Clear Path Projects

Like most other industries in these times, right-of-way (ROW) maintenance and ROW contractors are constantly being challenged to become more efficient. According to the U.S. Dept. of Energy, there are approximately 1.5 million miles of right-of-way in the U.S. electric power grid. In order to maintain reliability of this system, crews need to continually fight back the non-stop growth of brush and trees impeding on the lines. While this means there is literally no end to the amount of work needed to hold back the vegetation under these lines, the funds available to do the work are limited.

The utility companies, working of behalf of all of us electricity users, have to work within a very tight budget to maintain the distribution grid. In the manufacturing environment, companies like Loftness have met similar challenges by upgrading to modern equipment that is more precise and more productive, while using less manual labor to tackle these problems. Right-of-way maintenance contractors are no exception, and have been evolving towards more mechanization with less manual labor as well.

For years, the accepted means of clearing heavy brush or trimming branches was chainsaw crews, either on foot, climbing or in bucket trucks, manually feeding chipper trucks that would haul the material away for disposal. In less populated rural areas, tractor-mounted, flat deck rotary mowers have been used to mow smaller trees and brush under the lines. More recently, horizontal drum mulching heads (fixed carbide teeth or swinging hammer type) have been gradually taking the place of the rotaries because the discharge trajectory is much more controlled, allowing operation somewhat closer to populated areas and along roadways.

Also, the drum type mulchers can cut larger trees, grind the material finer and return it directly back to the soil as a mulched product. This process eliminates manual feeding chippers and trucking material away to a disposal site. Understandably, the use of the horizontal drum mulchers has had a significant impact on the move toward mechanization in this industry.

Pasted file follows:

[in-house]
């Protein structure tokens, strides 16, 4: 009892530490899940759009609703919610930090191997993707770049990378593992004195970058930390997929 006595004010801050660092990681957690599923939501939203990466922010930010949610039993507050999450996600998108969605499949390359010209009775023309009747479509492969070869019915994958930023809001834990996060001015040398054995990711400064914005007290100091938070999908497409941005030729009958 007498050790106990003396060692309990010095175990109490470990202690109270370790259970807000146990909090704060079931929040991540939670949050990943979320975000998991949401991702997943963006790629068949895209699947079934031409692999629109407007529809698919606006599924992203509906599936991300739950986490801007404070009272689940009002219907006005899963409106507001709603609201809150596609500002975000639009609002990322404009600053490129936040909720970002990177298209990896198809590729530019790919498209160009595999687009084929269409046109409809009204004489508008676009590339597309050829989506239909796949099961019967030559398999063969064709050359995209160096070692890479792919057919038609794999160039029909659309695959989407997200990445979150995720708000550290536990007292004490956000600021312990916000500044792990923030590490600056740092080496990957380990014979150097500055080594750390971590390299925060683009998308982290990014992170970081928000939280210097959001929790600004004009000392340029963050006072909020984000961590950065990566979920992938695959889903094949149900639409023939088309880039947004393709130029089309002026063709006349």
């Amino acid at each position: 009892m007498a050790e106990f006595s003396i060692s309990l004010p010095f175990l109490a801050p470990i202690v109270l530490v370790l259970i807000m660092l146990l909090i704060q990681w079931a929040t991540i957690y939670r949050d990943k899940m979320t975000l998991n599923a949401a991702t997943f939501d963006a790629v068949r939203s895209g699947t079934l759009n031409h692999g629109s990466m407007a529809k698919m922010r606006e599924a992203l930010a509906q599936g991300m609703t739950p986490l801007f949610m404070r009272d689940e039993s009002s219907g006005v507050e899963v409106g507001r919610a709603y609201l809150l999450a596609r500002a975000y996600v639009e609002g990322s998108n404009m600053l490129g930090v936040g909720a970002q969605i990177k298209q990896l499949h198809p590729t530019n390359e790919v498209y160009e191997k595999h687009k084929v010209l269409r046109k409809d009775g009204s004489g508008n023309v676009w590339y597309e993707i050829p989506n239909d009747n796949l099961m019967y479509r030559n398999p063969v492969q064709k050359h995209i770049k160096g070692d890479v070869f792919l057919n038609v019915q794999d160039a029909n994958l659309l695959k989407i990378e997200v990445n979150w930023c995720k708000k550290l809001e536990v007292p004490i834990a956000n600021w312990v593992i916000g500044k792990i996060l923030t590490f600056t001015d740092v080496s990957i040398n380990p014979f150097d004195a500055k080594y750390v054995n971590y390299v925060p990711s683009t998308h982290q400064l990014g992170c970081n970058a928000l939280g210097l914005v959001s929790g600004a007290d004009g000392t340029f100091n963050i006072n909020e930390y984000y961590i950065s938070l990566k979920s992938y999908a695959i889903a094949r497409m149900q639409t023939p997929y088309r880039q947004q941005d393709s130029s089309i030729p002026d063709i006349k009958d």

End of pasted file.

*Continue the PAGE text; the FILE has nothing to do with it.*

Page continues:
Graduate to Specialty Equipment

The introduction of the self-propelled, insulated boom trimmers also had a large impact on the industry, making it possible for a single operator to safely move along the ROW and trim branches up to 70 ft in the air from an operator’s platform close to the ground. It is easy to imagine the efficiency this type of machine brings to the process, compared to a bucket truck moving from tree to tree lifting a man and saw up to each individual branch that needs to be trimmed.

Workers operating these self-propelled machines (mulchers and trimmers), will certainly be more productive working in a climate controlled cab, as opposed to doing manual labor out in the elements. They should also enjoy greater job satisfaction looking back and judging their accomplishments at the end of the day.

It is understood that we will not completely eliminate the need for manual ground crews, climbers, bucket trucks and chippers. In fact, there are many instances where that is the only reasonable approach. These labor intense processes are best suited for work inside densely populated urban areas or in very difficult terrain. With the current budget pressures and changes in our workforce (less people willing to do the manual labor), it becomes even more important that crews graduate to using equipment to do as much of this work as they possibly can.